Home has nothing to do with the house or city in which I reside. I feel as much at home in this small apartment filled with toys and children, with dishes piled up in the sink and too much laundry on the floor and never enough time to catch up, as I did growing up in either my mom or dad's house when the weight of domestic concerns was not placed on my shoulders. This space feels as much like home as my dingy place in Phoenix or the fishing boat I worked on in the Bering Sea, or for that matter, the open road endlessly laid out in front of that beat-up Chevy Luv. What I have realized, maybe for the first time, is that my home is firmly planted in my mind, surrounded by music and laughter, good food and conversations past—my home is always with me in my memories. Like a slide show of my life they run through my head as if driving me—crazily hurried in a Neal Cassady-like road trip—to some better understanding of who I am.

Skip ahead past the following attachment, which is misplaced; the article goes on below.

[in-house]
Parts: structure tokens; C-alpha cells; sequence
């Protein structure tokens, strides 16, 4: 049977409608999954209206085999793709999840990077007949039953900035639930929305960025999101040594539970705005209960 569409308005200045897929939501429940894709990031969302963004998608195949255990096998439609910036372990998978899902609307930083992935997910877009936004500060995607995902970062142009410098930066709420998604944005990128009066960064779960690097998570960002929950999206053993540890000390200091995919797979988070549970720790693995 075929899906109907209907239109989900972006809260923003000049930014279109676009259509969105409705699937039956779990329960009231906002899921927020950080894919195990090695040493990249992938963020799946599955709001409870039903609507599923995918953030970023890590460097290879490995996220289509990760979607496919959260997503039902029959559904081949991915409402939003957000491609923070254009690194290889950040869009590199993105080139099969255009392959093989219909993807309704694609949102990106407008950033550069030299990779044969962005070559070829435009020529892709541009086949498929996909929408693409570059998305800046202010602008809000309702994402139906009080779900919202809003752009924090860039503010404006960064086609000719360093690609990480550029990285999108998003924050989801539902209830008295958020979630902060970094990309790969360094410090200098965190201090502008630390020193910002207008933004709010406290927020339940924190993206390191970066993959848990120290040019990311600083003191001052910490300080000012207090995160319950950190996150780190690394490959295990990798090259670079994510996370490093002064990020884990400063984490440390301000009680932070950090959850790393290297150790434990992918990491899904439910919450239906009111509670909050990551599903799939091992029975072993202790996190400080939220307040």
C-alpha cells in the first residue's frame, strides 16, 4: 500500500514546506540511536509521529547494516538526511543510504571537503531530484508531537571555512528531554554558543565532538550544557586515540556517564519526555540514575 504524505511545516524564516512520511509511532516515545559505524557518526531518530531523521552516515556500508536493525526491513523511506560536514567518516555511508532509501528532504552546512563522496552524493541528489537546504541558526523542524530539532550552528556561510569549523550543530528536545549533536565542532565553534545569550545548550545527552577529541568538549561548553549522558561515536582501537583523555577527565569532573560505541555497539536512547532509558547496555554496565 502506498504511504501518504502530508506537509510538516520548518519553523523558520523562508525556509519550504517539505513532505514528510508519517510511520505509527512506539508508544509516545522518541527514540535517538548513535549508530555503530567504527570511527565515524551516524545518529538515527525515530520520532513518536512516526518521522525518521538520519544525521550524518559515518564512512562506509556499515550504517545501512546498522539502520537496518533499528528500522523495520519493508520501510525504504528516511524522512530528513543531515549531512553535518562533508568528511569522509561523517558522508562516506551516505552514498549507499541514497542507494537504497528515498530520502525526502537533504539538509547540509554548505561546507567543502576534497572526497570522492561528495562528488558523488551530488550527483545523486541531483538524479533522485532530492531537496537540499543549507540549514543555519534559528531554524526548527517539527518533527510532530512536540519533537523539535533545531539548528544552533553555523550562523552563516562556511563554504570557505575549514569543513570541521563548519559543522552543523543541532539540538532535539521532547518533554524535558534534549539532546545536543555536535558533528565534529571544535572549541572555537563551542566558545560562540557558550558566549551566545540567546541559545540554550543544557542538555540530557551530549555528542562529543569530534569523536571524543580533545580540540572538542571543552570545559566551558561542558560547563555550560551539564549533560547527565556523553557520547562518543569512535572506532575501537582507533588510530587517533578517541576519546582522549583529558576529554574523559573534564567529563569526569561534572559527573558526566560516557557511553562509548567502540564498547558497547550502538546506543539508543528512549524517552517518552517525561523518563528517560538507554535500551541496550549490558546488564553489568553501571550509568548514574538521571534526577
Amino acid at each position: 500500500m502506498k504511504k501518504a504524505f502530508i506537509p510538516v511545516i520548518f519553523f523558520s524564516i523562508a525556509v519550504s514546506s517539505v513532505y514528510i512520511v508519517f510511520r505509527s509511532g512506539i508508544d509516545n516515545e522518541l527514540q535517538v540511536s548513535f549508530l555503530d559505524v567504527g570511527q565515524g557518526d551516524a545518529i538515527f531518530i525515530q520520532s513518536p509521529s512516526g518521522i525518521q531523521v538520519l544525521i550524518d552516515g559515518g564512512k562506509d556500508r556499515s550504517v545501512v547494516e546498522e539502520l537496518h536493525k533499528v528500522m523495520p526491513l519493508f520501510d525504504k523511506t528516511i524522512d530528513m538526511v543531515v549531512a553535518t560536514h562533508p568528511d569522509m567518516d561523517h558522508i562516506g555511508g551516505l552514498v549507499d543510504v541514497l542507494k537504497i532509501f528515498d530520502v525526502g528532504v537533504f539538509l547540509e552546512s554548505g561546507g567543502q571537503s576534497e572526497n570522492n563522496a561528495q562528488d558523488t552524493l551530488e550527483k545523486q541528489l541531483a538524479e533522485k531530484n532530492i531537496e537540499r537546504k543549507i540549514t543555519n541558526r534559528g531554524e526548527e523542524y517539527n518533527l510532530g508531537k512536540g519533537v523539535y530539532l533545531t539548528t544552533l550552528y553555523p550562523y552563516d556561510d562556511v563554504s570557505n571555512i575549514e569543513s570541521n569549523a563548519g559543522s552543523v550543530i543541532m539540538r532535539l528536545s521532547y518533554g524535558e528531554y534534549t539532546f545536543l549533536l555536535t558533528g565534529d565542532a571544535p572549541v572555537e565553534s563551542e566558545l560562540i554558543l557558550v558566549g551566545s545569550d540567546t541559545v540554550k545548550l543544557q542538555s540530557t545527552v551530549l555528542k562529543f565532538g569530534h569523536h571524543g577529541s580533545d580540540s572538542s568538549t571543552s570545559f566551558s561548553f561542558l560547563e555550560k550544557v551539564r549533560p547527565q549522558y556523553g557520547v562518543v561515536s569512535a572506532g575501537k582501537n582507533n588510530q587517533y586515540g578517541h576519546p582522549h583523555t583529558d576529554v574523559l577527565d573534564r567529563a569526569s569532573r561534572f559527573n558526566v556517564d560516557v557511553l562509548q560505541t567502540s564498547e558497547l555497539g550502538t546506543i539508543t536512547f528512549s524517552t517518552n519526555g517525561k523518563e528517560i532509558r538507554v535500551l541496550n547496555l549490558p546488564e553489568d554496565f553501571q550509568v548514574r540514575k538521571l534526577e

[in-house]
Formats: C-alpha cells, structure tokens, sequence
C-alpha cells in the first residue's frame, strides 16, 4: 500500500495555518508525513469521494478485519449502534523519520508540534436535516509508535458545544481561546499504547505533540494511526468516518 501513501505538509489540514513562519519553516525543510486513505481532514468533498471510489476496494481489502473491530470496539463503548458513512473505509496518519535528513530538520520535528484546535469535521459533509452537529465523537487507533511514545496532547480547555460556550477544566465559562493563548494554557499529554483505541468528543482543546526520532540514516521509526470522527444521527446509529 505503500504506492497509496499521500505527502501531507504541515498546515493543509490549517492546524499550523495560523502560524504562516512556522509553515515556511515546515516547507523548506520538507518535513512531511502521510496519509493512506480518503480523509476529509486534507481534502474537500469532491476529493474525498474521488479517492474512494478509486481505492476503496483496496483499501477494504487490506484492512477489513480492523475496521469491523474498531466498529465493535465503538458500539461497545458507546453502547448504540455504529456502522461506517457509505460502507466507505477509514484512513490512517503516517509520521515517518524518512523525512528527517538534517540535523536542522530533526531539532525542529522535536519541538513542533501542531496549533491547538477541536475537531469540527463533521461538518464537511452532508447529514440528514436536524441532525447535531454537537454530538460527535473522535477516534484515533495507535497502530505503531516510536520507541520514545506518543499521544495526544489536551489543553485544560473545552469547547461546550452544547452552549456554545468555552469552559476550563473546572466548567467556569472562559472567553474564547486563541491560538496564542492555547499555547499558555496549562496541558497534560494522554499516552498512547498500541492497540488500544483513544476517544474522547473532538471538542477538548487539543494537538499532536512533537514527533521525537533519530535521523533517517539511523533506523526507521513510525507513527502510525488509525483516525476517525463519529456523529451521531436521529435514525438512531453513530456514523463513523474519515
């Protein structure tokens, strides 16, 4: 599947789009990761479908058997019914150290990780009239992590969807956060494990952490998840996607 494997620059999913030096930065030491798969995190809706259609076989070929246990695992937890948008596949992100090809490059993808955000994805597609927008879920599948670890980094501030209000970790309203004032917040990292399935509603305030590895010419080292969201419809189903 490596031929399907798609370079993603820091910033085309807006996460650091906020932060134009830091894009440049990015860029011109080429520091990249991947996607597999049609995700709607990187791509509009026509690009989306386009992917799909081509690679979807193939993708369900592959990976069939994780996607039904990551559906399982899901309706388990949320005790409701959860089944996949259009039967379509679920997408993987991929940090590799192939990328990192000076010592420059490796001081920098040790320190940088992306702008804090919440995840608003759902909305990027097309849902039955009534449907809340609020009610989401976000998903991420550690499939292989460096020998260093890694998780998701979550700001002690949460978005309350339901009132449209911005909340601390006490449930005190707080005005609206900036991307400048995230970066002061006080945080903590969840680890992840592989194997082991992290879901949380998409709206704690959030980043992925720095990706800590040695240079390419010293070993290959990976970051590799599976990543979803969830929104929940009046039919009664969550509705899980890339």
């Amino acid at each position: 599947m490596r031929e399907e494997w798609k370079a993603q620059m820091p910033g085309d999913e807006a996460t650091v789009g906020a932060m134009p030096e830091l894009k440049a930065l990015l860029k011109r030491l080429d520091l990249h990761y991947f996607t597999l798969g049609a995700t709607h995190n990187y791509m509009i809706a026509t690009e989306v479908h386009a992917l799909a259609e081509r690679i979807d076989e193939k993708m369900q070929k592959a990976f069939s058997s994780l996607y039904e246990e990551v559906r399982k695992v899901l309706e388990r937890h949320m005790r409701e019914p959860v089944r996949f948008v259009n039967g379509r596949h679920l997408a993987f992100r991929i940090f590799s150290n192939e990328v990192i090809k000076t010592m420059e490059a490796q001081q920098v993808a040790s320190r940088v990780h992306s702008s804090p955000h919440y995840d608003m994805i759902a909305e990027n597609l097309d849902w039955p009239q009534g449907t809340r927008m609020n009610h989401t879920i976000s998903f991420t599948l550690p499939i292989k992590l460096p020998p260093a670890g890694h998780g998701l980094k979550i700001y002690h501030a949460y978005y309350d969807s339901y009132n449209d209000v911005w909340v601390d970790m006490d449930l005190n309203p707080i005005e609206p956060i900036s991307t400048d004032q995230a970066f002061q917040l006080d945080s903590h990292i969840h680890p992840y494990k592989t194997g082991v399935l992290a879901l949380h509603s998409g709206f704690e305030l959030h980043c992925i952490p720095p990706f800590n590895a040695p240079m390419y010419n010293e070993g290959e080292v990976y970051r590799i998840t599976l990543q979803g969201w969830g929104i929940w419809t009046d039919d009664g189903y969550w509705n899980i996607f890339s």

Home doesn’t hinge on if my parents are split up, if I was teased relentlessly as a child about my buck teeth and afro, or if my swollen purple face (resulting from a forty foot plunge over a waterfall) was eerily reflected in the frightened eyes of my parents, betraying their calm words. Home was when I sat on the frozen ground, feet limply dangling into a newly dug grave, my shoulders steaming from exertion and shaking with grief as I watched my tears slowly absorb into the thirsty soil which would consume the only dog I had ever loved or called my own. Home was when from the backseat of the car the sweet voice of my step-daughter, Alexis, audibly accepted me as Daddy for the first time and I found the courage to respond to the infinitely frightening implications of that name. It was on a bus in Israel, where as a lonely boy yearning for home I sang old James Taylor songs that reminded me of Uncle David, although I have never to this day heard him sing a JT song. It was when I stood at the pinnacle of Mt. Sinai and even while standing in the footsteps of Moses just couldn't bring myself to believe in God. Home was a little rental house where I sat, ring in hand, realizing for the first time the fragility of hope and love, as heartbreak’s overwhelming emptiness echoed off the dusty hardwood floors just after the sudden departure of my fiancé, and also when none of that shit mattered as I stood crying openly in front of my family and friends while in awe over the unsurpassable beauty that radiated from my new love, Katie, as she slowly walked towards me to embark on our life-long journey. I was at home when I kneeled on a cold linoleum hospital floor next to my new bride when we learned that our first attempt at a child had failed, taking refuge in the soft warmth of that part of the neck reserved for those loved the most, and at home in St. Joseph’s Birthing Center when our daughter, Skylar Abagail, slipped from my wife's warm womb into my unsure and wavering arms—a sigh of relief emptied from my dry lungs when I saw that she was perfect—my life changing forever with just one glance into that little girl's eyes. Home was all the times I thought I hated my brother Josh when we were boys, but nearly killed someone in protection of him as a man, and it was when my best friend recently told me that his marriage is over after he tried so goddamned hard to make it work and I think of how every marriage is bent like a bamboo bow; too much pressure and they will break. Home resides in every instant I felt bad when I didn't tell someone how much I loved them or shrugged off the love offered to me and silly sentimentality. And I’m at home when I sit with misty eyes recollecting all the times in my life which have made me who I am and brought me to where I am. All of those experiences, whether wonderful or unbearably cruel, have been laid out in some ungodly mathematical formula that equals home, regardless of whether or not I solve it for X. The only way I can hold onto the concept of home with an unbreakable white-knuckled death grip is to keep it with me in my head, and more often than not, it takes the form of song.